Formally, Turkey is nowadays the leading candidate in the accession negotiations. However, the process has been suspended due to Turkey’s backsliding toward authoritarian rule. Effectively, this makes its current accession to the EU nearly impossible. In addition, Turkey’s candidacy has raised an unprecedented opposition in the EU. This is mostly due to its demographic potential – its population has already reached 80 million people and is still growing – as well as the country’s internal problems related to the situation of Kurds and Alevis, combined with Turkey’s political polarization and conflicts with the neighboring countries, some of which are EU members. Equally relevant is Turkey’s specific culture represented by its more conservative Muslim society. Having applied for the EU membership over 30 years ago, Turkey had its status approved only 20 years later. Its accession negotiations have now continued for nearly 15 years.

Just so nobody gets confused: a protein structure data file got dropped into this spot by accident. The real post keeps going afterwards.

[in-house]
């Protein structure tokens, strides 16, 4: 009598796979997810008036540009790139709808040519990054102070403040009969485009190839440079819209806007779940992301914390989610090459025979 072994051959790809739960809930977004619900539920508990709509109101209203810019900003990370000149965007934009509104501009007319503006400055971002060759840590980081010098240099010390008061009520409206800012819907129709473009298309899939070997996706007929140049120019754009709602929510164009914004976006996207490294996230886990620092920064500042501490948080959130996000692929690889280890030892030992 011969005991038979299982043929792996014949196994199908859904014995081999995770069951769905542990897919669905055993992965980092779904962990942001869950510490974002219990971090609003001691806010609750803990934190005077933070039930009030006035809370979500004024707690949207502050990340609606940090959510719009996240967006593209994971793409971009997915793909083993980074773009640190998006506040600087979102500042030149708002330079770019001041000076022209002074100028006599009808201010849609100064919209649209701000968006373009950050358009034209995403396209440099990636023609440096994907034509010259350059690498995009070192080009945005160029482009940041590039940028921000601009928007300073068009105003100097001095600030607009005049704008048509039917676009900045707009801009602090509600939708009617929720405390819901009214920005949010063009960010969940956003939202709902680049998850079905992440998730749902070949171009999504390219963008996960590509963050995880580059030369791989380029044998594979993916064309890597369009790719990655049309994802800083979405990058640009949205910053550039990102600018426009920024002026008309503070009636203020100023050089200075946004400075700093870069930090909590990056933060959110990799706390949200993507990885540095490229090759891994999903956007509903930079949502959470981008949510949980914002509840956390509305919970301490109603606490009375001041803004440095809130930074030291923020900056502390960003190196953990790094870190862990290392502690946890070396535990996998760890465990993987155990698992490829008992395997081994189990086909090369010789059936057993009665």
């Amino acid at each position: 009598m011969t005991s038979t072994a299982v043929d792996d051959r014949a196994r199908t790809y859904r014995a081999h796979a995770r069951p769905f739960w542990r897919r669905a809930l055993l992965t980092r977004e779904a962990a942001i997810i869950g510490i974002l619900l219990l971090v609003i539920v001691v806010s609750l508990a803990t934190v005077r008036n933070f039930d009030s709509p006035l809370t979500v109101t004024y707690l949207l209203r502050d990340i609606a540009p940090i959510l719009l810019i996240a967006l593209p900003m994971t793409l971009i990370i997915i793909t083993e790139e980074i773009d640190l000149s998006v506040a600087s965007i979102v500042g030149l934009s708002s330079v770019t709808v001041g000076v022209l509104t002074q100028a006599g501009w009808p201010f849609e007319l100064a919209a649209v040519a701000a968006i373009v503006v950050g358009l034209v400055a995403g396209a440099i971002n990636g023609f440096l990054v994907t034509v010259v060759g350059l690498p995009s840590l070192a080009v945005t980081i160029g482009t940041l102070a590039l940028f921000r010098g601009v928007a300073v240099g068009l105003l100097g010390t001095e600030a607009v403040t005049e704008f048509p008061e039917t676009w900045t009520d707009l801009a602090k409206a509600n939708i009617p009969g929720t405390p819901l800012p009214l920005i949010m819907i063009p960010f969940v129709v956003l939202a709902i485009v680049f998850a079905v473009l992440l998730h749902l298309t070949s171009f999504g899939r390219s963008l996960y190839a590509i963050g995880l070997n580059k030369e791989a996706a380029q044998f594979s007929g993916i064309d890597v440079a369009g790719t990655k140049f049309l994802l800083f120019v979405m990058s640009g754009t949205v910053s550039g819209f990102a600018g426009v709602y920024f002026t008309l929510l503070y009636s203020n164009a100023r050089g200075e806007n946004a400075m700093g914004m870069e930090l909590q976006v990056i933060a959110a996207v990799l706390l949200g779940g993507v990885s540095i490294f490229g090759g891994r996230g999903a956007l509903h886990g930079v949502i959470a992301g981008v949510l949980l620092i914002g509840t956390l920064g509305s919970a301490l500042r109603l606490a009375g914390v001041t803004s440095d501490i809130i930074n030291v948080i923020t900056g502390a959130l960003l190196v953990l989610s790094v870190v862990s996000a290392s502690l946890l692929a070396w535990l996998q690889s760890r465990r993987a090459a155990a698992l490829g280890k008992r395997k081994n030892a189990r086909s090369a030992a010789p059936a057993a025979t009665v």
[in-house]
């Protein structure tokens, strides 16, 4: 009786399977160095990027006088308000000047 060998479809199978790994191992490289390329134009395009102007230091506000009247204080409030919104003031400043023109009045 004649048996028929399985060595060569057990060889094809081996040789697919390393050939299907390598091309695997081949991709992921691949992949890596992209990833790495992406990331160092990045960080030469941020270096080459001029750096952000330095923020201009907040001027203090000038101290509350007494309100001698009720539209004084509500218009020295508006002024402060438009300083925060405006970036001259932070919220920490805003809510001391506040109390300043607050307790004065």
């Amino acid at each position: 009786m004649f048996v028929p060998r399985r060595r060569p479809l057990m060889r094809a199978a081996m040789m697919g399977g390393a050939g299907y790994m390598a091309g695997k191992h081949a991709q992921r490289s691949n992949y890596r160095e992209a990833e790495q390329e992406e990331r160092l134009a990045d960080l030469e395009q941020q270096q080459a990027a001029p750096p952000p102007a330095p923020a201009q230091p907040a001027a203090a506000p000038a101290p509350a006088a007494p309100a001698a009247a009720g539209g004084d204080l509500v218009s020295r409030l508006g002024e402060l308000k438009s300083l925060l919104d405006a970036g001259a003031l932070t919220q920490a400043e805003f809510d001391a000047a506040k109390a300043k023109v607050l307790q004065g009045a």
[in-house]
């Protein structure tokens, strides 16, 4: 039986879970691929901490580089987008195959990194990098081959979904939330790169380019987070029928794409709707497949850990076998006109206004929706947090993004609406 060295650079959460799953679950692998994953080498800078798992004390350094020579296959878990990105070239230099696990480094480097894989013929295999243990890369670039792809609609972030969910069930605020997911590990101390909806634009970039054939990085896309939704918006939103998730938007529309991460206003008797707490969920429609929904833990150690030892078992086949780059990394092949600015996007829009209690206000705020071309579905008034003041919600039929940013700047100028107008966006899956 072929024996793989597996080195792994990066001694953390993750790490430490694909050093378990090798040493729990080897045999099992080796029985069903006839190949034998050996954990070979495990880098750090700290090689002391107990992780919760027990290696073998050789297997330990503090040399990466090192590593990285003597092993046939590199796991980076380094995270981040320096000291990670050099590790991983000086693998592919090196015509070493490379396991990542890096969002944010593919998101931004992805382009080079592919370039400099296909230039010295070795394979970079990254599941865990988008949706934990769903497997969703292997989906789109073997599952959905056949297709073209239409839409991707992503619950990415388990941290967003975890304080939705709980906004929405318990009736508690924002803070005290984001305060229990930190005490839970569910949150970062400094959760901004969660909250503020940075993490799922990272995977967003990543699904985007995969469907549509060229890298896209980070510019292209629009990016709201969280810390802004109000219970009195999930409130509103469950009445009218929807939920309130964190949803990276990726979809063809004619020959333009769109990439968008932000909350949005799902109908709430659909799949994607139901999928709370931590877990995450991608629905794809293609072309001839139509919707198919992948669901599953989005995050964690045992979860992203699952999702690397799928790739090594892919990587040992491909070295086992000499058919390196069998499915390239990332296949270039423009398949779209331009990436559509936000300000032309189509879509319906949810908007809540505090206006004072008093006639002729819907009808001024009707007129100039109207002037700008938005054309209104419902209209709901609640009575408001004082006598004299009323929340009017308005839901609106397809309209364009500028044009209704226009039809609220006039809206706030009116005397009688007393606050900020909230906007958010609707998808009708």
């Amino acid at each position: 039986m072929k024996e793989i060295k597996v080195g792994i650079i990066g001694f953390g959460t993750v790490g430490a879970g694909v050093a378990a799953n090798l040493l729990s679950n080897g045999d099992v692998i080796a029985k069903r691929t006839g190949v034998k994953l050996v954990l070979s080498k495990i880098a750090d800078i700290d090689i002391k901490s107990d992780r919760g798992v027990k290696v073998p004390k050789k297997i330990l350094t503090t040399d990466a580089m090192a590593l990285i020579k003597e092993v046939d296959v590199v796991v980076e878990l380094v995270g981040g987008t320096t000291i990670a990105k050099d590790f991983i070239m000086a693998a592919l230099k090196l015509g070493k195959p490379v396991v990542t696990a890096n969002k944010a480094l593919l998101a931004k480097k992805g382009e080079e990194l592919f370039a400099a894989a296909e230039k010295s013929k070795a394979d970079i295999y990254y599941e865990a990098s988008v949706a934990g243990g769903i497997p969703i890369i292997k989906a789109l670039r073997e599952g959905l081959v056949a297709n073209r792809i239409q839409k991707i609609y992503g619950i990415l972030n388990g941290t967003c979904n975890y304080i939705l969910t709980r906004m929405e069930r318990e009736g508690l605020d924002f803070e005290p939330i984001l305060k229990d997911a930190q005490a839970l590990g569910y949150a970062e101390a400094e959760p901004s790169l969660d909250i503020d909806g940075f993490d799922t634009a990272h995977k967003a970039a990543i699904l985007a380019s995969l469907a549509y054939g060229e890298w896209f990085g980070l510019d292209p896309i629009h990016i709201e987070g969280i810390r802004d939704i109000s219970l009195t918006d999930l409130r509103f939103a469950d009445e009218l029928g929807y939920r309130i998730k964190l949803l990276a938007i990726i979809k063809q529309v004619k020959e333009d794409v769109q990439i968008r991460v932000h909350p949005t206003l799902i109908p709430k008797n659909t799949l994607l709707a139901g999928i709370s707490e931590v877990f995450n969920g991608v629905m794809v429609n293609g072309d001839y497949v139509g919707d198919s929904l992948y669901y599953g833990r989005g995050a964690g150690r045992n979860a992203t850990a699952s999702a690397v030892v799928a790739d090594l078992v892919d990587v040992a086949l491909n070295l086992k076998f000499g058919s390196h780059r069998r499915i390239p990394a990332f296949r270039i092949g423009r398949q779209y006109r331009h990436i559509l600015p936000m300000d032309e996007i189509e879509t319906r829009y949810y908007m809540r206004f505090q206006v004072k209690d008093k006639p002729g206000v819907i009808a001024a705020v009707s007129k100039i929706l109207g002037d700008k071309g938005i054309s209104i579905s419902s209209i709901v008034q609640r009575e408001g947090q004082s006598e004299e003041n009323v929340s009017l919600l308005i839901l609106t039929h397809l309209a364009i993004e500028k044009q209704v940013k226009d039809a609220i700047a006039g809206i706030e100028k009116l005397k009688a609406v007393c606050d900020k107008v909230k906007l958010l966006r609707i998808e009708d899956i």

Turkey’s integration process cannot be reactivated without the country’s deep democratization. This scenario, albeit more real than in the case of Russia, is rather unlikely as the authoritarian rule of the current elites seems to enjoy a relatively high support in the society. The democratization of Turkey would probably not change the clearly negative attitude of many European citizens and EU member states to its accession. Brexit may be expected to only reinforce their way of thinking, with the EU being increasingly more identified with the eurozone. Also, in Turkey itself the support of the society and new political elites for joining such an internally deeply integrated EU may now be much lower than several years ago.